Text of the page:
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Gluten-Free Living

Living Gluten-Free

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Not long ago, the gluten-free lifestyle was reserved for people with celiac disease — a genetic autoimmune disorder in which the ingestion of gluten causes severe intestinal damage — who were forced to give up their favorite dishes and settle for strange, unappetizing foods. There are numerous reasons a person might choose to eat gluten-free, but for those with celiac disease, it is medically required as a strict gluten-free diet is the only treatment.

Not just a trend

Today, gluten-free is all the rage — there are hundreds of blogs, recipe pages, and websites dedicated to helping people live happily without wheat, rye, and barley, which contain proteins known as “gluten.” The gluten-free scene has changed dramatically from a barren desert to a bountiful oasis in just a few years.

“There is a wide variety of foods that are naturally gluten-free, as well as plenty of delicious substitutes for nearly all traditional breads, pastas, baked goods, and most foods you may have previously enjoyed.”

Even so, transitioning to eating this way may seem overwhelming and challenging at first, but the switch can actually be just as satisfying as your current way of eating. When you “go gluten-free,” it is important to focus on what you CAN eat rather than what is now off limits. You will realize that there is a wide variety of foods that are naturally gluten-free, as well as plenty of delicious substitutes for nearly all traditional breads, pastas, baked goods, and most foods you may have previously enjoyed.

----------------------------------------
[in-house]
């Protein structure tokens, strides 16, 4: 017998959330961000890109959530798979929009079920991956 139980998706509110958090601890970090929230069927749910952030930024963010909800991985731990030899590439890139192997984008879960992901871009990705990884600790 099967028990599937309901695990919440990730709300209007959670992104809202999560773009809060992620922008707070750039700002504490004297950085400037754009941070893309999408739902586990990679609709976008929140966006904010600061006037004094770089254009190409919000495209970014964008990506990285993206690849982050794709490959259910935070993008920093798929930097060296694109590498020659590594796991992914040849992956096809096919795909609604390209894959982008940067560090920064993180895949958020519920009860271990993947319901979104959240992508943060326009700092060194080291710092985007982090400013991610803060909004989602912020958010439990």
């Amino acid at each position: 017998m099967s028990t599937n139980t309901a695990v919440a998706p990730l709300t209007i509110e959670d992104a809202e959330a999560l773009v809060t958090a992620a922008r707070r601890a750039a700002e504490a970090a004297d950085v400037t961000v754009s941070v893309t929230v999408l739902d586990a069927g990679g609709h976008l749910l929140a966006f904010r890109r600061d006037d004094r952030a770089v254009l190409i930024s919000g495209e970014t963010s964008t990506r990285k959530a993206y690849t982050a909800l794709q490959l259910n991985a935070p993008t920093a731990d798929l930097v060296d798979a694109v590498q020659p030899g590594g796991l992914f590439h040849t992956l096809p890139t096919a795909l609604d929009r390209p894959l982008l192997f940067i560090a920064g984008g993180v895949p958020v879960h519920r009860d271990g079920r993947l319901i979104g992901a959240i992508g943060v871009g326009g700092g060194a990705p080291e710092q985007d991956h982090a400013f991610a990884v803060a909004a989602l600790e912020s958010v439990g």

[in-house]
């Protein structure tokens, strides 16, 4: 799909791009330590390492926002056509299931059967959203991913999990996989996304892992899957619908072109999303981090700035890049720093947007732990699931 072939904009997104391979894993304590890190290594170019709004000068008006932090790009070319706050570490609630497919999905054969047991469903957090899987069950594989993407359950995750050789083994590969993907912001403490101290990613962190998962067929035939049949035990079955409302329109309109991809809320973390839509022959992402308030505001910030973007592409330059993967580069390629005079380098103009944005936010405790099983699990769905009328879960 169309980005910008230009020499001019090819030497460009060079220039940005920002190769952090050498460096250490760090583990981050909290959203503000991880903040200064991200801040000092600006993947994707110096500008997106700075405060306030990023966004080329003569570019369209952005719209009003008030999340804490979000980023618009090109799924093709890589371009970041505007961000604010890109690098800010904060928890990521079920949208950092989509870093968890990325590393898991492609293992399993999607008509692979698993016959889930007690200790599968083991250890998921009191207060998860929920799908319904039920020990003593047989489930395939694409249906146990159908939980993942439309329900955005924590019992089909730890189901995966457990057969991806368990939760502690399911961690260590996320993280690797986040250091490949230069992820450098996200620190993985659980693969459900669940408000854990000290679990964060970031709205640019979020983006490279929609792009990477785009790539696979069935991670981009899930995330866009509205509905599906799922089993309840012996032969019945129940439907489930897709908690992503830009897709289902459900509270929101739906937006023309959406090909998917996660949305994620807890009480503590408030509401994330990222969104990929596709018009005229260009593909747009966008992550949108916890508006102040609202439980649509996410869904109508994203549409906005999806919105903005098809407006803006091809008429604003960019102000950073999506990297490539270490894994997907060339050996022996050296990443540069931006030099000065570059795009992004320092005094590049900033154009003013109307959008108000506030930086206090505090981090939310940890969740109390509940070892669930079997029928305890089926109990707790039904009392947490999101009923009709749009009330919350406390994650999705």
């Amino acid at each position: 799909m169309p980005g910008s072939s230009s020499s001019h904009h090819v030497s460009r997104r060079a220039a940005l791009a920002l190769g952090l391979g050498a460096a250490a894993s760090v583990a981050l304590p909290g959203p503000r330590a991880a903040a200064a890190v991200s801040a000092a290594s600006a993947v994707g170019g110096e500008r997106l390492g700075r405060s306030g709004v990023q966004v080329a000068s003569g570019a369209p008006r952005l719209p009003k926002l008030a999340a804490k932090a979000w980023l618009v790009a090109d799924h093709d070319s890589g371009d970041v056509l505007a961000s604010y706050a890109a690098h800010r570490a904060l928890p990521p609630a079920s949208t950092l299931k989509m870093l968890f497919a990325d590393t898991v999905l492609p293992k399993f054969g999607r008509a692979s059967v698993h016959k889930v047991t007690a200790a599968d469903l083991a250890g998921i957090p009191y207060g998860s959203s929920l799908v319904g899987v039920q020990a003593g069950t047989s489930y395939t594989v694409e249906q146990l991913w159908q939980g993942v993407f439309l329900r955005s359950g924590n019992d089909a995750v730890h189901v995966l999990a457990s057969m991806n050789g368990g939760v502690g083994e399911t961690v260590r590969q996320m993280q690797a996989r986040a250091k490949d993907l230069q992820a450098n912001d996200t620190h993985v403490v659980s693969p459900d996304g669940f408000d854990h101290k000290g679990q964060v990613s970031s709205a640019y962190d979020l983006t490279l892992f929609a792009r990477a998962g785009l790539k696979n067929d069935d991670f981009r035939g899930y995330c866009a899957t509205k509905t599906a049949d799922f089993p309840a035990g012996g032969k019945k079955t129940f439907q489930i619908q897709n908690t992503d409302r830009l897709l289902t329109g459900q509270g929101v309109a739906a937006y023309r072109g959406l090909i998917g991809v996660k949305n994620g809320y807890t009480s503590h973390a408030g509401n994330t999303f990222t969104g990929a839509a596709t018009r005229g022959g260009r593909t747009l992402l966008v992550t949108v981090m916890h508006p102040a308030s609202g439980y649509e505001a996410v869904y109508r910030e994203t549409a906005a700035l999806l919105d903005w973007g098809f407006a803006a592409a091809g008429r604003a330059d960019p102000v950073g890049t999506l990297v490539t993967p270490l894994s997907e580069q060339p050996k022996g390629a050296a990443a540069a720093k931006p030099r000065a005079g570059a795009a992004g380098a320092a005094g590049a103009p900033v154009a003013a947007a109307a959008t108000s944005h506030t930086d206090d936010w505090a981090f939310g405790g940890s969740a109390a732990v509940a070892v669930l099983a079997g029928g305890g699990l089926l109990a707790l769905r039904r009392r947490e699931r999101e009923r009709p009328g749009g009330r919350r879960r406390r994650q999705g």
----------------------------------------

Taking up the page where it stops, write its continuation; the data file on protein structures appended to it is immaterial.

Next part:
Transparency is king

Thanks to the FDA’s new gluten-free labeling rule, determining if a product is gluten-free is no longer intimidating. For breakfast, you can find cereals labeled gluten-free in most grocery stores; gluten-free waffles and pancakes are also widely available, or you can make your own using a gluten- free baking mix. Additionally, there are plenty of breakfast options that are naturally gluten-free, like eggs, breakfast meats, fruit and yogurt. Gluten-free bread, bagels, or tortillas can be used to make sandwiches for lunch, or you can continue to eat your salad, but without the croutons or other wheat-based toppings. You will not be deprived of tasty snacks either, as there are gluten-free pretzels, popcorn, and crackers to satisfy your cravings. Naturally gluten-free and cost-effective lunch and dinner options might include veggies, meats, chicken, fish, tofu, beans, rice, potatoes, and corn.

Regular follow up with your physician is important to identify nutritional deficiencies and address symptoms you may still be experiencing. Seeing a dietitian to ensure you are eating a healthy and nutritiously balanced diet is also recommended, as gluten-free substitutes might be lower in vitamins, minerals, and fiber. With some adaptation, you’ll see that eating gluten-free can be simple, delicious, and diverse.